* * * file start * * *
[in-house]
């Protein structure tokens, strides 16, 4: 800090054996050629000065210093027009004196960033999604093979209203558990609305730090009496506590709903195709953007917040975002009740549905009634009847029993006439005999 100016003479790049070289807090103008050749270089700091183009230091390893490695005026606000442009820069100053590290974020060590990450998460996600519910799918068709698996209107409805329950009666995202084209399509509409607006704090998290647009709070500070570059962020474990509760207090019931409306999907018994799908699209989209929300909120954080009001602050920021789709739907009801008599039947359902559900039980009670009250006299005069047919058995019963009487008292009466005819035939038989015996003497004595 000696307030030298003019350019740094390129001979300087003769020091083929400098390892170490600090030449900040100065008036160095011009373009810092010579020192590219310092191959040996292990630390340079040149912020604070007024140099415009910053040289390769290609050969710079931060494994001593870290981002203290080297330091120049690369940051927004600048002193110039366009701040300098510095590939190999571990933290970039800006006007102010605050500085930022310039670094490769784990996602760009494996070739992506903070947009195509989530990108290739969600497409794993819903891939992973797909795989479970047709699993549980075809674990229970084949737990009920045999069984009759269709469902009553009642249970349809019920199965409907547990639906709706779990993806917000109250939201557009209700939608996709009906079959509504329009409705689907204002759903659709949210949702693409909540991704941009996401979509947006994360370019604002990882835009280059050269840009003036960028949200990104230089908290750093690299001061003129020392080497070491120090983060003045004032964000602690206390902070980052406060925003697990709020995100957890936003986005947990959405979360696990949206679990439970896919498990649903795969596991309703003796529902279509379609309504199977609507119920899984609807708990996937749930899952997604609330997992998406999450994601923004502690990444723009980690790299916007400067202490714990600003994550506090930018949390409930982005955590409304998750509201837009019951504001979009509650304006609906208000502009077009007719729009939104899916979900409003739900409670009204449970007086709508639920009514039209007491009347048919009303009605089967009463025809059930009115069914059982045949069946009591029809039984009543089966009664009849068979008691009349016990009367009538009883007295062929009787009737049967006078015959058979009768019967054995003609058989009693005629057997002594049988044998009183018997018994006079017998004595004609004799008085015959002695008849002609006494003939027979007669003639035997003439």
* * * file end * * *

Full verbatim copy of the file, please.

[in-house]
């Protein structure tokens, strides 16, 4: 800090054996050629000065210093027009004196960033999604093979209203558990609305730090009496506590709903195709953007917040975002009740549905009634009847029993006439005999 100016003479790049070289807090103008050749270089700091183009230091390893490695005026606000442009820069100053590290974020060590990450998460996600519910799918068709698996209107409805329950009666995202084209399509509409607006704090998290647009709070500070570059962020474990509760207090019931409306999907018994799908699209989209929300909120954080009001602050920021789709739907009801008599039947359902559900039980009670009250006299005069047919058995019963009487008292009466005819035939038989015996003497004595 000696307030030298003019350019740094390129001979300087003769020091083929400098390892170490600090030449900040100065008036160095011009373009810092010579020192590219310092191959040996292990630390340079040149912020604070007024140099415009910053040289390769290609050969710079931060494994001593870290981002203290080297330091120049690369940051927004600048002193110039366009701040300098510095590939190999571990933290970039800006006007102010605050500085930022310039670094490769784990996602760009494996070739992506903070947009195509989530990108290739969600497409794993819903891939992973797909795989479970047709699993549980075809674990229970084949737990009920045999069984009759269709469902009553009642249970349809019920199965409907547990639906709706779990993806917000109250939201557009209700939608996709009906079959509504329009409705689907204002759903659709949210949702693409909540991704941009996401979509947006994360370019604002990882835009280059050269840009003036960028949200990104230089908290750093690299001061003129020392080497070491120090983060003045004032964000602690206390902070980052406060925003697990709020995100957890936003986005947990959405979360696990949206679990439970896919498990649903795969596991309703003796529902279509379609309504199977609507119920899984609807708990996937749930899952997604609330997992998406999450994601923004502690990444723009980690790299916007400067202490714990600003994550506090930018949390409930982005955590409304998750509201837009019951504001979009509650304006609906208000502009077009007719729009939104899916979900409003739900409670009204449970007086709508639920009514039209007491009347048919009303009605089967009463025809059930009115069914059982045949069946009591029809039984009543089966009664009849068979008691009349016990009367009538009883007295062929009787009737049967006078015959058979009768019967054995003609058989009693005629057997002594049988044998009183018997018994006079017998004595004609004799008085015959002695008849002609006494003939027979007669003639035997003439």